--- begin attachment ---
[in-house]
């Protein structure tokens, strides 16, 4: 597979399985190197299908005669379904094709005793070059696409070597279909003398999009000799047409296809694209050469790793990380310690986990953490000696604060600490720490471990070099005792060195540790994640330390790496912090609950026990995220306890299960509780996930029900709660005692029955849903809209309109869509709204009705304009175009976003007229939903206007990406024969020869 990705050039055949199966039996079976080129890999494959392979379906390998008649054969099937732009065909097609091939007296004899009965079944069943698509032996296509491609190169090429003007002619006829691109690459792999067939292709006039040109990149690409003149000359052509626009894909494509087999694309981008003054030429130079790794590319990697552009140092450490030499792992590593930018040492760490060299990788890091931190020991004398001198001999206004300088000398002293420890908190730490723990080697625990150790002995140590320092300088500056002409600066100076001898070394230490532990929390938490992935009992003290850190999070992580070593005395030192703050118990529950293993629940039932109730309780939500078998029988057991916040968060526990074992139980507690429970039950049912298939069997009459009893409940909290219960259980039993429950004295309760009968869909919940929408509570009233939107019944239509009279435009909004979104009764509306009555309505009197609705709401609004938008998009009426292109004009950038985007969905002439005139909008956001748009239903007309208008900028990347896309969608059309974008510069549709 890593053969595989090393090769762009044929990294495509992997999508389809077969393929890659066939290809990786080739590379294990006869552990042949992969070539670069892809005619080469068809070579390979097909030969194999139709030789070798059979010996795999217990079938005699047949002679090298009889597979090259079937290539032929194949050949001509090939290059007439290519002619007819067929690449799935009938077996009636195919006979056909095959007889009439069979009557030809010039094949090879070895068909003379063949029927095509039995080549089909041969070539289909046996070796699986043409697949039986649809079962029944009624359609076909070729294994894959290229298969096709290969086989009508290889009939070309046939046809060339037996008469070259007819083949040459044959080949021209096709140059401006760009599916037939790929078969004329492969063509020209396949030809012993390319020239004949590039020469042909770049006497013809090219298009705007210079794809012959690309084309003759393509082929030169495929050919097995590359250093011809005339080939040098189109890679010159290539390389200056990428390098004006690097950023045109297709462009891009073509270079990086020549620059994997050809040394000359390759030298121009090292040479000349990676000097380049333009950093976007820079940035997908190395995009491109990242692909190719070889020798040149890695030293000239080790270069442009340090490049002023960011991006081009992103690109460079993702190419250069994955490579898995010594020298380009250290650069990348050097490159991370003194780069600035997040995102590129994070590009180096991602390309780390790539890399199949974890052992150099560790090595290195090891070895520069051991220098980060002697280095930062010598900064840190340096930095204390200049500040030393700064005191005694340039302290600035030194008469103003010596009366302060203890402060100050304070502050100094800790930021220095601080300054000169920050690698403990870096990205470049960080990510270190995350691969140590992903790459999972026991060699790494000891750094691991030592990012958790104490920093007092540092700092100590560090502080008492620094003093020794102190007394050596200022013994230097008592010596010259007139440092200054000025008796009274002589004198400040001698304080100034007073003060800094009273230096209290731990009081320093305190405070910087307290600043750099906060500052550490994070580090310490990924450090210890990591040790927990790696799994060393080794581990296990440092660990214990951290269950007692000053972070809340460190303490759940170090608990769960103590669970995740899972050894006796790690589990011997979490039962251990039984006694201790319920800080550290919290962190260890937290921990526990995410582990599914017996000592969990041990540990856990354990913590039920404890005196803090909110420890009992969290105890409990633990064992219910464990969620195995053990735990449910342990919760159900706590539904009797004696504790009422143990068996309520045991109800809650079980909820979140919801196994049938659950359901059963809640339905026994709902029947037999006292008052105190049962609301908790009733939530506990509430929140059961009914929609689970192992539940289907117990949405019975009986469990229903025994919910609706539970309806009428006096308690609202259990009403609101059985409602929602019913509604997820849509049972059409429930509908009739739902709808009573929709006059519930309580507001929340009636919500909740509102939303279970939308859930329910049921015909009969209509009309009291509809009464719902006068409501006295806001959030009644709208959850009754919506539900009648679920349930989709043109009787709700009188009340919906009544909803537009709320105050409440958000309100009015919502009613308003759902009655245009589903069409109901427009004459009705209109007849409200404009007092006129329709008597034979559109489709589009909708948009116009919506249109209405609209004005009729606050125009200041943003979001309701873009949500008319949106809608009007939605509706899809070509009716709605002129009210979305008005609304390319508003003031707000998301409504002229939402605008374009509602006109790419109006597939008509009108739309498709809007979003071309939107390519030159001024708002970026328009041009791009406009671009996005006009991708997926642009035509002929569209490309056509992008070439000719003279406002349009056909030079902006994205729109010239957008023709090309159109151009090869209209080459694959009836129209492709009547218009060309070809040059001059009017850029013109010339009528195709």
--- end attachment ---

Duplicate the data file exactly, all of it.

[in-house]
């Protein structure tokens, strides 16, 4: 597979399985190197299908005669379904094709005793070059696409070597279909003398999009000799047409296809694209050469790793990380310690986990953490000696604060600490720490471990070099005792060195540790994640330390790496912090609950026990995220306890299960509780996930029900709660005692029955849903809209309109869509709204009705304009175009976003007229939903206007990406024969020869 990705050039055949199966039996079976080129890999494959392979379906390998008649054969099937732009065909097609091939007296004899009965079944069943698509032996296509491609190169090429003007002619006829691109690459792999067939292709006039040109990149690409003149000359052509626009894909494509087999694309981008003054030429130079790794590319990697552009140092450490030499792992590593930018040492760490060299990788890091931190020991004398001198001999206004300088000398002293420890908190730490723990080697625990150790002995140590320092300088500056002409600066100076001898070394230490532990929390938490992935009992003290850190999070992580070593005395030192703050118990529950293993629940039932109730309780939500078998029988057991916040968060526990074992139980507690429970039950049912298939069997009459009893409940909290219960259980039993429950004295309760009968869909919940929408509570009233939107019944239509009279435009909004979104009764509306009555309505009197609705709401609004938008998009009426292109004009950038985007969905002439005139909008956001748009239903007309208008900028990347896309969608059309974008510069549709 890593053969595989090393090769762009044929990294495509992997999508389809077969393929890659066939290809990786080739590379294990006869552990042949992969070539670069892809005619080469068809070579390979097909030969194999139709030789070798059979010996795999217990079938005699047949002679090298009889597979090259079937290539032929194949050949001509090939290059007439290519002619007819067929690449799935009938077996009636195919006979056909095959007889009439069979009557030809010039094949090879070895068909003379063949029927095509039995080549089909041969070539289909046996070796699986043409697949039986649809079962029944009624359609076909070729294994894959290229298969096709290969086989009508290889009939070309046939046809060339037996008469070259007819083949040459044959080949021209096709140059401006760009599916037939790929078969004329492969063509020209396949030809012993390319020239004949590039020469042909770049006497013809090219298009705007210079794809012959690309084309003759393509082929030169495929050919097995590359250093011809005339080939040098189109890679010159290539390389200056990428390098004006690097950023045109297709462009891009073509270079990086020549620059994997050809040394000359390759030298121009090292040479000349990676000097380049333009950093976007820079940035997908190395995009491109990242692909190719070889020798040149890695030293000239080790270069442009340090490049002023960011991006081009992103690109460079993702190419250069994955490579898995010594020298380009250290650069990348050097490159991370003194780069600035997040995102590129994070590009180096991602390309780390790539890399199949974890052992150099560790090595290195090891070895520069051991220098980060002697280095930062010598900064840190340096930095204390200049500040030393700064005191005694340039302290600035030194008469103003010596009366302060203890402060100050304070502050100094800790930021220095601080300054000169920050690698403990870096990205470049960080990510270190995350691969140590992903790459999972026991060699790494000891750094691991030592990012958790104490920093007092540092700092100590560090502080008492620094003093020794102190007394050596200022013994230097008592010596010259007139440092200054000025008796009274002589004198400040001698304080100034007073003060800094009273230096209290731990009081320093305190405070910087307290600043750099906060500052550490994070580090310490990924450090210890990591040790927990790696799994060393080794581990296990440092660990214990951290269950007692000053972070809340460190303490759940170090608990769960103590669970995740899972050894006796790690589990011997979490039962251990039984006694201790319920800080550290919290962190260890937290921990526990995410582990599914017996000592969990041990540990856990354990913590039920404890005196803090909110420890009992969290105890409990633990064992219910464990969620195995053990735990449910342990919760159900706590539904009797004696504790009422143990068996309520045991109800809650079980909820979140919801196994049938659950359901059963809640339905026994709902029947037999006292008052105190049962609301908790009733939530506990509430929140059961009914929609689970192992539940289907117990949405019975009986469990229903025994919910609706539970309806009428006096308690609202259990009403609101059985409602929602019913509604997820849509049972059409429930509908009739739902709808009573929709006059519930309580507001929340009636919500909740509102939303279970939308859930329910049921015909009969209509009309009291509809009464719902006068409501006295806001959030009644709208959850009754919506539900009648679920349930989709043109009787709700009188009340919906009544909803537009709320105050409440958000309100009015919502009613308003759902009655245009589903069409109901427009004459009705209109007849409200404009007092006129329709008597034979559109489709589009909708948009116009919506249109209405609209004005009729606050125009200041943003979001309701873009949500008319949106809608009007939605509706899809070509009716709605002129009210979305008005609304390319508003003031707000998301409504002229939402605008374009509602006109790419109006597939008509009108739309498709809007979003071309939107390519030159001024708002970026328009041009791009406009671009996005006009991708997926642009035509002929569209490309056509992008070439000719003279406002349009056909030079902006994205729109010239957008023709090309159109151009090869209209080459694959009836129209492709009547218009060309070809040059001059009017850029013109010339009528195709």